Relations Between Blacks and Whites in Faulkner’s Literature

May 21, 2019 by Essay Writer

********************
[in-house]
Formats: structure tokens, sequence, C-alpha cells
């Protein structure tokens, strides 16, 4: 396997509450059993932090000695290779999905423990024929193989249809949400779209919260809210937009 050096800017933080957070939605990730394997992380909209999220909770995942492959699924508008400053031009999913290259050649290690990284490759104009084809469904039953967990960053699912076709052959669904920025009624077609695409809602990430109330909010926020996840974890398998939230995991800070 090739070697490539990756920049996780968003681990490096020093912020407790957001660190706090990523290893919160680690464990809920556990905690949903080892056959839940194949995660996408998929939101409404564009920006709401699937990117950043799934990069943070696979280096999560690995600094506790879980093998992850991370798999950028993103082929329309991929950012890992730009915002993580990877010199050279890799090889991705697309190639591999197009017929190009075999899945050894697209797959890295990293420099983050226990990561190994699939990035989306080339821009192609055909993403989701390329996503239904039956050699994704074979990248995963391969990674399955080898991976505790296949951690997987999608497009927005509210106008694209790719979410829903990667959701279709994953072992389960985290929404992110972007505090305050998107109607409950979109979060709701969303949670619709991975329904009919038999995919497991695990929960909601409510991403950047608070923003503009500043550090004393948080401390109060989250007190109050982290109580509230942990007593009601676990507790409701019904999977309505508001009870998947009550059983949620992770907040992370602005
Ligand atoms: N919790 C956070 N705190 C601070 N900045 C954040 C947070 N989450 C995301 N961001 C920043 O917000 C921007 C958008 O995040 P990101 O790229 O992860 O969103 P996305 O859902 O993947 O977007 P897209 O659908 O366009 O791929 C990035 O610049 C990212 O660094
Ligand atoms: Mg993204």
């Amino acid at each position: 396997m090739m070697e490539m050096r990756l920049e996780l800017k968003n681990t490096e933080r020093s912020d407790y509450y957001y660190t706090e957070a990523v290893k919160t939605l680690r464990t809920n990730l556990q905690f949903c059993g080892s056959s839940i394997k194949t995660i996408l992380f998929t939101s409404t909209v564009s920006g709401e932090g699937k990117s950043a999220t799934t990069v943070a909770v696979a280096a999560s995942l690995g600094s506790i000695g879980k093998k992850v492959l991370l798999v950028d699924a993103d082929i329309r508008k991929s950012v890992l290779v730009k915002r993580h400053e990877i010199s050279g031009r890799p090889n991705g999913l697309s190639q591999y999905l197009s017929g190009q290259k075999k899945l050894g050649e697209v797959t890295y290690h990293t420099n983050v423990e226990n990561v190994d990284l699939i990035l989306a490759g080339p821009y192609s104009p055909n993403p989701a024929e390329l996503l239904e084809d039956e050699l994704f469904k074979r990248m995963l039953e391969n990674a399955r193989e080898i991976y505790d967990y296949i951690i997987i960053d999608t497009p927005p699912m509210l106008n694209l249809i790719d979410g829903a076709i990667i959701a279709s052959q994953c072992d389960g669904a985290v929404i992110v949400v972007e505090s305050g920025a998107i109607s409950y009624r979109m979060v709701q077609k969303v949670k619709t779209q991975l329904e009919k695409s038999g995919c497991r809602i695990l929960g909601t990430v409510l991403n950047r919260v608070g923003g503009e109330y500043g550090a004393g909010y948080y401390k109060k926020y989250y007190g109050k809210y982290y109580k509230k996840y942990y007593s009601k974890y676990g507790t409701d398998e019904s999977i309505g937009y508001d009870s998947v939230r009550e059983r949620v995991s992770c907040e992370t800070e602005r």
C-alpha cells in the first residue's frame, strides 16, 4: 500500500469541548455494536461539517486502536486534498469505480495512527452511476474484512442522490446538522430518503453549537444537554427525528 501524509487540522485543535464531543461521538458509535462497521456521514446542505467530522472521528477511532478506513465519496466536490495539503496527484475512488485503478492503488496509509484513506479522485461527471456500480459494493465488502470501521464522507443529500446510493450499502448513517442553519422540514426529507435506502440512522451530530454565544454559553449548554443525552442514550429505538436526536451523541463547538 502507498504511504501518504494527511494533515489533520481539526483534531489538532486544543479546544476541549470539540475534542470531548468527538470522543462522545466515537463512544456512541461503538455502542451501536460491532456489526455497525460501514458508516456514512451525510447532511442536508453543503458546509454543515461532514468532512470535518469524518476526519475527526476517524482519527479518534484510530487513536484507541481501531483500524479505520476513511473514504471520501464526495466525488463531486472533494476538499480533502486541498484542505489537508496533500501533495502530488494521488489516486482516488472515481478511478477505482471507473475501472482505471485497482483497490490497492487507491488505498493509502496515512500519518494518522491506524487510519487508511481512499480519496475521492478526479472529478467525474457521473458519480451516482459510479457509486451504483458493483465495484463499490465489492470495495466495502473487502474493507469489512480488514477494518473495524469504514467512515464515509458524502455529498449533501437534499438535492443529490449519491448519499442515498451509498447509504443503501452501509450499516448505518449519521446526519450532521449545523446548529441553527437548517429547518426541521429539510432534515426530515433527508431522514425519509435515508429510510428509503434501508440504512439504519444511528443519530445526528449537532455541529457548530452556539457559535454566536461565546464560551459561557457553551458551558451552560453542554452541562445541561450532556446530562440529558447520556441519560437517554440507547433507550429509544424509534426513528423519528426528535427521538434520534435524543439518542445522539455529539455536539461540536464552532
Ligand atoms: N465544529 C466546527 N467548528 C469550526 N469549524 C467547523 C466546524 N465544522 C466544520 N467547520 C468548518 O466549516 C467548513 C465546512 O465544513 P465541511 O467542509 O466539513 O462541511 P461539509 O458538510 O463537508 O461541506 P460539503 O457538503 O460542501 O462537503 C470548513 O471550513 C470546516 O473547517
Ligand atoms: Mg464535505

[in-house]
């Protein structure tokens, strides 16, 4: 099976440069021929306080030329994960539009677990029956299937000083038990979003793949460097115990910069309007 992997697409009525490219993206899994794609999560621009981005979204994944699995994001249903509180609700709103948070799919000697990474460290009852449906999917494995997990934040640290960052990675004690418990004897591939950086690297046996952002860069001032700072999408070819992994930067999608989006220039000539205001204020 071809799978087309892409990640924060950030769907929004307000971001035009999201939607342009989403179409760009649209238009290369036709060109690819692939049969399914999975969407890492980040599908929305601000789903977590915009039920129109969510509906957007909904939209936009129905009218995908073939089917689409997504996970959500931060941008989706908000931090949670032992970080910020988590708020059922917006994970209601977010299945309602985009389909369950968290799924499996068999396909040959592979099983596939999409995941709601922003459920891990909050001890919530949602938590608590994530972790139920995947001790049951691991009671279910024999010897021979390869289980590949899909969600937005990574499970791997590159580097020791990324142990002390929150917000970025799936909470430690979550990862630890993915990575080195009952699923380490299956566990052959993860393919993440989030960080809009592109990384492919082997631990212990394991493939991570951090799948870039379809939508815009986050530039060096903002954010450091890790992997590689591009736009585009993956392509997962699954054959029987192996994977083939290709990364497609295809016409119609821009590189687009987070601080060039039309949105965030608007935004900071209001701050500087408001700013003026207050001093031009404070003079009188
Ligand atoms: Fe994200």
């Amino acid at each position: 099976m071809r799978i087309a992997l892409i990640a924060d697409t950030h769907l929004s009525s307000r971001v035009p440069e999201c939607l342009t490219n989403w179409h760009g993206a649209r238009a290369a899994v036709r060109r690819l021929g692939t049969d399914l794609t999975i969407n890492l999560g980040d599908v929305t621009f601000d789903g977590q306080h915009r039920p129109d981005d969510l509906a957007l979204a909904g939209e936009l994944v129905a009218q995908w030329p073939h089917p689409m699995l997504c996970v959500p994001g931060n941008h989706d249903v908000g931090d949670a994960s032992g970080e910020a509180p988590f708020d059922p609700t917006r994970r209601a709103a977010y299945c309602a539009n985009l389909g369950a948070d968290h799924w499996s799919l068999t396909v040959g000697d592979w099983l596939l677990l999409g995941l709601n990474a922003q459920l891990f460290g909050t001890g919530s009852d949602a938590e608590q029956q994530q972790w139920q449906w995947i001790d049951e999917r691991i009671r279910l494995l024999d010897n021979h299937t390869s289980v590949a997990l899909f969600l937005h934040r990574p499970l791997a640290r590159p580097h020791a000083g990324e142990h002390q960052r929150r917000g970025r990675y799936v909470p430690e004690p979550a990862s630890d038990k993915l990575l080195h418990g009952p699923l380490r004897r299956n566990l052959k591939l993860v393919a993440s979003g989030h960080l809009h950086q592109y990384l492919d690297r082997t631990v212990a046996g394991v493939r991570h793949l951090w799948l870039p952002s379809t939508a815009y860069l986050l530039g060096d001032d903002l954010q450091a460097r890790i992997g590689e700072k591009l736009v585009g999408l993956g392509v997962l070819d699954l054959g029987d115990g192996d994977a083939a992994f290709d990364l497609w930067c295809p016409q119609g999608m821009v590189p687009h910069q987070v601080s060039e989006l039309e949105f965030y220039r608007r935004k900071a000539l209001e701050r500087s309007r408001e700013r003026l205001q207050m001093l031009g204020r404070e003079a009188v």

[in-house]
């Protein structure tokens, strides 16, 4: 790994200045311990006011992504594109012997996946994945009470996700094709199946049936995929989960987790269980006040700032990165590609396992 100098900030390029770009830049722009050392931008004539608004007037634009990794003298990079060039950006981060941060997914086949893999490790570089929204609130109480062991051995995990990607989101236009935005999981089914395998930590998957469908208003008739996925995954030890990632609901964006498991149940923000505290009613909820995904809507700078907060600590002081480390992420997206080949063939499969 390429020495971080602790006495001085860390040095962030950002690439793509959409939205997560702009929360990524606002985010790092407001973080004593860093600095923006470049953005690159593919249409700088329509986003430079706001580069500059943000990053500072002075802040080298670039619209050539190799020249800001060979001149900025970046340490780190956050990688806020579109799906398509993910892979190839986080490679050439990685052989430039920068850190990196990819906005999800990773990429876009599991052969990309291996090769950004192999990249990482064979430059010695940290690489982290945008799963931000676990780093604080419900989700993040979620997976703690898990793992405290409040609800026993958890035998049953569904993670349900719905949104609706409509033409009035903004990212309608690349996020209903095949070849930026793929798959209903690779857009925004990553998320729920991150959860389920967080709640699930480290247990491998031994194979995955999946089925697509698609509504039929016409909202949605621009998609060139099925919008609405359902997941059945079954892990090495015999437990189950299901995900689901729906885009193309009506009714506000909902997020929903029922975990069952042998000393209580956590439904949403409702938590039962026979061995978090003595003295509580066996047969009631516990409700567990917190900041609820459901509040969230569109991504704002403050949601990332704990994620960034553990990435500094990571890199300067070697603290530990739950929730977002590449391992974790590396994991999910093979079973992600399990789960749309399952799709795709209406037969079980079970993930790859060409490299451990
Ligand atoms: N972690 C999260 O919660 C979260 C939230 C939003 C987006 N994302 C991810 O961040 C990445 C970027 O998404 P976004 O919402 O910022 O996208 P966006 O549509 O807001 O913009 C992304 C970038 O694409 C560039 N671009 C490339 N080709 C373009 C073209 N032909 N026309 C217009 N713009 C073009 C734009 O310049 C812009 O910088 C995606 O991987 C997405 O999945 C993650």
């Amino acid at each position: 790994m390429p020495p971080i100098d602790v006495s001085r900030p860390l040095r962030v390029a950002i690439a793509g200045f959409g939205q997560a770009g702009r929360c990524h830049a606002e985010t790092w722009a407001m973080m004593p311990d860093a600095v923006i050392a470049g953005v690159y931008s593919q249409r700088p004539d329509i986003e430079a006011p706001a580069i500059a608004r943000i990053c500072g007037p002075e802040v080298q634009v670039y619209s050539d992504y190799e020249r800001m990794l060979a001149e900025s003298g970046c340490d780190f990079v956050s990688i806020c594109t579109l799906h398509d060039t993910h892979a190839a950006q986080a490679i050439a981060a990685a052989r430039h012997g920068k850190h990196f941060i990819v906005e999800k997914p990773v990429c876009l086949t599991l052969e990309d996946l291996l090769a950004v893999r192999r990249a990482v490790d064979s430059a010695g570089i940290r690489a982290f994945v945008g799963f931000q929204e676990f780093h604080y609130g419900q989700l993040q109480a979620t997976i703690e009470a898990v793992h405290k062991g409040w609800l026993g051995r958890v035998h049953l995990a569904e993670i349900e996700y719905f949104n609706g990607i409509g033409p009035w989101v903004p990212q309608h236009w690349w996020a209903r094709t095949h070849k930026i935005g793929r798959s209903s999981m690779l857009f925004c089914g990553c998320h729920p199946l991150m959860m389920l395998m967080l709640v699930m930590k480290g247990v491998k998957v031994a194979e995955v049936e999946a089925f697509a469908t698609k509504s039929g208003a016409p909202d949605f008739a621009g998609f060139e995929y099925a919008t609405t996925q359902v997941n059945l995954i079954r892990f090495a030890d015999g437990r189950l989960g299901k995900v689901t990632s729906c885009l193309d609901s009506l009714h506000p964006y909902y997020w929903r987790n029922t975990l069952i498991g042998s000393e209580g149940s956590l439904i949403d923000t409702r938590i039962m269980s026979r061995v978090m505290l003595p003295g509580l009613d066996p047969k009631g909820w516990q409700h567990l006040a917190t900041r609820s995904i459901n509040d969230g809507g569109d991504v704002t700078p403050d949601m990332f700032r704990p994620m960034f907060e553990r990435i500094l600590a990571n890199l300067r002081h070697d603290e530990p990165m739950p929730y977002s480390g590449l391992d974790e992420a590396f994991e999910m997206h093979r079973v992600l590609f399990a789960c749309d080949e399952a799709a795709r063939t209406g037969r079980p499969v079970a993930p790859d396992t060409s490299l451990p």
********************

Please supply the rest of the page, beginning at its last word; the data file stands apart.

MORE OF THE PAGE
Part of an old southern family from Mississippi, William Faulkner chooses to inscribe in his writing the culture of his white heritage: the stories, myths and nightmares of the South. He particularly selects to portray the fall of the old aristocracy and its interaction with the people in the imaginary town of Jefferson. He also engages his fictive world with a moving, often tragic, awareness of the impact of racism and prejudice against Black Americans. Faulkner’s writing not only reproduces the social and political institutions based on racism in the South, it frequently analyzes that racism, demonstrating its damaging impact on both races. Some of his chief concerns were the nature of evil and guilt in the chaotic relationships between blacks and whites, the resentment that they encounter against each other and the inexplicable attraction that often result from it. Faulkner’s black characters in particularly have difficult times dealing with all these issues that take them places where they question their true identities and the meaning of their life. At the end, most of these characters’ actions and lives are the result of the way they are treated according to the color of their skin. African Americans characters are a regular presence in Faulkner’s stories, even if they represent stereotypes: the tragic mulatto, the Mammy, the faithful retainer, the rebellious marginal man. Faulkner’s black characters were not written purely from personal contact and observation of life in the environs of Jefferson, Mississippi. He alludes to and perpetuates well-established myths of black identity and culture. Faulkner, born and raised in Mississippi in the early twentieth century has the point of view of the typical white man who sees blacks as primitive and dependant of white superiority. But at the same time he intents to stay neutral and only give the point of view of the inhabitants of Jefferson while telling the stories. The imaginary town is filled with atypical personalities who at one time or another find themselves the center of attention because of what they are: black, or “Negro” (the term Negro has a negative connotation and induces the reader to visualize the situation the way it was back in those days). The whites in the old-fashioned South aristocracy castigated blacks as worthless and never treated them as equal. Faulkner grew up in that state of mind “Faulkner struggled with this culture and this heritage [of racism and violence against blacks] all his life” and therefore transfers it to his writing.1 The theme of racial prejudice is brought up in several of Faulkner’s works: in Light in August (1932) the prejudice is shown to be most destructive when it is internalized in the character of Joe Christmas who believes that one of his parent was Negro; in Absalom, Absalom! (1936) Charles Bon is rejected by his father and brother because of his mixed blood. However, Faulkner’s most outspoken moral evaluation of the relationship and the problems between blacks and whites is to be found in Intruder In the Dust (1948), the story of Lucas Beauchamp who is falsely accused of murder. In the novel The Sound and the Fury (1929), the principal black character is Dilsey Gibson, mother of three children, who has been a faithful domestic servant and “Mammy” to the white Compson family for thirty years. She is strong and independent but retains her fidelity to the Compson family.The characters range from the traditional southern Mammy figure or the Negro help working in the white Masters plantation, to characters with a higher position that want to relate to these aristocratic southern families and want to be treated as equal. Faulkner’s black characters identify themselves with the way they are treated by whites, and the interaction between the two races is described as if everything that matter in the South involved around the subject. Racism was predominant at that time in America and was even more severe in the South, black lynching was an everyday occurrence and as the Jim Crow laws came to personify the system of a government promoting racial oppression and segregation in the United States. The Jim Crow system emerged towards the end of the historical period called Reconstruction, during which Congress had enacted laws designed to order relations between southern whites and newly freed blacks. Southern whites felt profoundly threatened by increasing claims by African American for social equality and economic opportunity. In reaction, white controlled state legislatures passed laws designed to rob blacks of their civil rights.In his novels, Faulkner goes beyond that idea and chooses to show the relationships between blacks and whites in the most intimate and profound ways. He takes his characters places where the complexity of their identity alters who they are and their relations with others. In the novel Light in August Joe Christmas, who believes to be mixed blood, is unable to bear the struggle of his individuality and comes to perform the most horrific acts: he has a shocking way of treating women, he either beats them or treats them like prostitutes and even kill them ” she was watching his face and began to move backwards slowly before him, staring at him, her face draining, her mouth open to scream, then she did scream”(225); he doesn’t have respect for anybody not even the church “we could see brother Bedenberry talking to him, trying to pacify him quiet, and him jerking at brother Bedenberry and slapping his face with his hand”(323). His constant preoccupation is his racial uncertain identity and he isolates himself because he refuses to accept either of the two racial categories he could belong to. Nevertheless Joe Christmas knows how to take advantage of the situation and exploit it: after having sex with a prostitute he tells her that he is black because he knows that she thinks that a black costumer is beneath her and won’t take his money or he tells white men that he is black just to provoke them into a fight.Charles Bon, in the novel Absalom, Absalom! doesn’t resemble the character of Joe Christmas. He doesn’t seem to be bothered by the fact that he is mixed blood (maybe because he knows it for a fact) and chooses to go Jefferson with his friend Henry Sutpen (who is actually his half brother) to meet his father. Once in the Sutpen’s house, Charles doesn’t reveal his real identity and enjoys the treatments given to a white man until the truth finally comes out and he is rejected by what he thought would be his family and killed by his brother who couldn’t accept the idea of him being in part a black man. In this story, the character himself is not subject to a change but those bound to him are.In Intruder in the Dust Lucas isolates himself, identifying with neither the black nor the white community of Yoknapatawpha. Nonetheless, he is connected to both: he has inherited land and three thousand dollars from the McCaslin estate, yet white society and the law consider him a black. Quite willing to ignore this racial reality, he reinvents himself: independent, prideful, and contemptuous of all others. Part of the process of rejecting his racial background and patrimony required that he rename himself, which he did in a way that echoes Faulkner’s own change of name for independence from his family. Faulkner changed the spelling of his name from Faulkner; Lucas Beauchamp was born Lucius Quentus Carothers McCaslin Beauchamp. By establishing Lucas’s independence from both races Faulkner avoids the perhaps impossible task of depicting the complexities of black society, as Richard King puts it “Faulkner’s creation of Lucas was artistically and morally daring for a white writer, Southerner or not.”2Another aspect of the relationship between blacks and whites analyzed in Faulkner’s novels is the intimate and sexual relations. Inter racial relationships at that time weren’t even an option, not in the open at least. The fact that some of the characters are mixed blood implies that one of their parents is white and every single time it is the father. It appears that it was more acceptable for a white man to have sexual relations with a black woman while for a white woman to have relations with a black man was shameful, even for a prostitute. Southern racial distinction allowed white men to use black women as sexual objects but a black man could be hanged immediately if he even spoke familiarly with a white woman. But there is the exception of Joanna Burden, character in Light in August, she is Joe Christmas lover and during their lovemaking she murmurs “Negro! Negro! Negro!”(260) her sexual passion seems to be directed to the racial aspect of the situation. “Within six months she was corrupted” (260) this is refers to Joanna Burden’s passion for Joe Christmas, but could that be the reason why white women were not allowed to have sexual relations with a black men, because they might like it? Men in another end did not think twice before having sex with a black woman, a multitude of Faulkner’s characters have offspring who are the result of a relation with a black woman. As young as fourteen years old, Christmas and a few friends were taking turns in having sex with a black girl; it could be for proof of superiority that white men would have sex with black women or it could also be that they associate them with feminine qualities. In the short story That Evening Sun Faulkner takes the issue even further as Nancy (a black servant in the Compson’s house) is pregnant with another man’s child, a white Baptist named Stovall. As a result, her husband Jesus is “waiting outside of the cabin to slit her throat” because he cannot bear the idea of his wife having an other man’s child, even worse, a white man’s child. Go Down, Moses (1942) is the direct sequel to Absalom, Absalom!, it is Faulkner’s second most painful and agonizing novel because it shows the consequences to man and culture when the present is built on a past of miscegenation. The novel, named for a gospel song that is a cry for a rescuer for blacks, traces a new aristocratic family on a plantation in Yoknapatawpha, but the McCaslins, like the Sutpens, are guilty of miscegenation. In fact, when Lucius Quintus Carothers McCaslin impregnates his own daughter by a slave woman, the girl’s mother commits suicide in an icy creek at Christmas. Through his writing, Faulkner tries to analyze and understand the nature of human beings, how can they be so similar and so different at the same time? Black or white, people respond a certain way mostly to protect themselves, the behavior is then learned and repeated over and over again, generations after generations. Nancy’s remark (That Evening Sun) “I aint nothing but a nigger …it aint none of my fault”, expose the way she has internalized the condemnation to such an extent that she really believes that she is without value. Even when they try to alienate themselves from each other, blacks and whites always find themselves on the same path and even if they fight against, or for, what they are at the end they are fighting for the same thing: the acceptance and the acknowledgment that they matter.Faulkner struggled with this culture, and this heritage all his life. In his last years, he spoke up in newspaper letters against the punishment of blacks, which he thought was excessive. He lost the friendships he had and the recognition of his own brother and much of his family. At the same time, he wrote in Ebony magazine of all places, the leading black national magazine published in the North, an argument that precisely echoes Ike McCaslin in “Delta Autumn”: he argued that the South should go slowly and independently on matters of race, taking perhaps a hundred, perhaps a thousand years to assimilate everyone into a single race.3NOTES1 “Faulkner and Racism” Critical Essays on William Faulkner .ed. Arthur Kinney 265.2 .”Lucas Beauchamp and William Faulkner: Blood Brothers,” Critical Essays on William Faulkner, ed. Kinney 234. 3 “Faulkner and Racism” Critical Essays on William Faulkner, ed. Kinney 265-278.BIBLIOGRAPHYBinley, Leslie. “Literary Pilgrimages: William Faulkner”. The New York Times May 10 1998: 23-24.Cowley, Malcolm. The portable Faulkner. Viking.Boston,1986.Faulker, William. Absalom,Absalom! New York. Vintage International Ed. 1990.Faulker, William. Light in August .New York. Vintage International Ed. 1992.Hamblin,Robert W. and Charles Peek. “A William Faulkner Enciclopedia”. Questia Online Library. Greenwood Press, 1999. Kinney,Arthur F. “Faulkner and Racism”. Critical Essay on William Faulkner Connotations 3.3 (1993-94): 265-278. .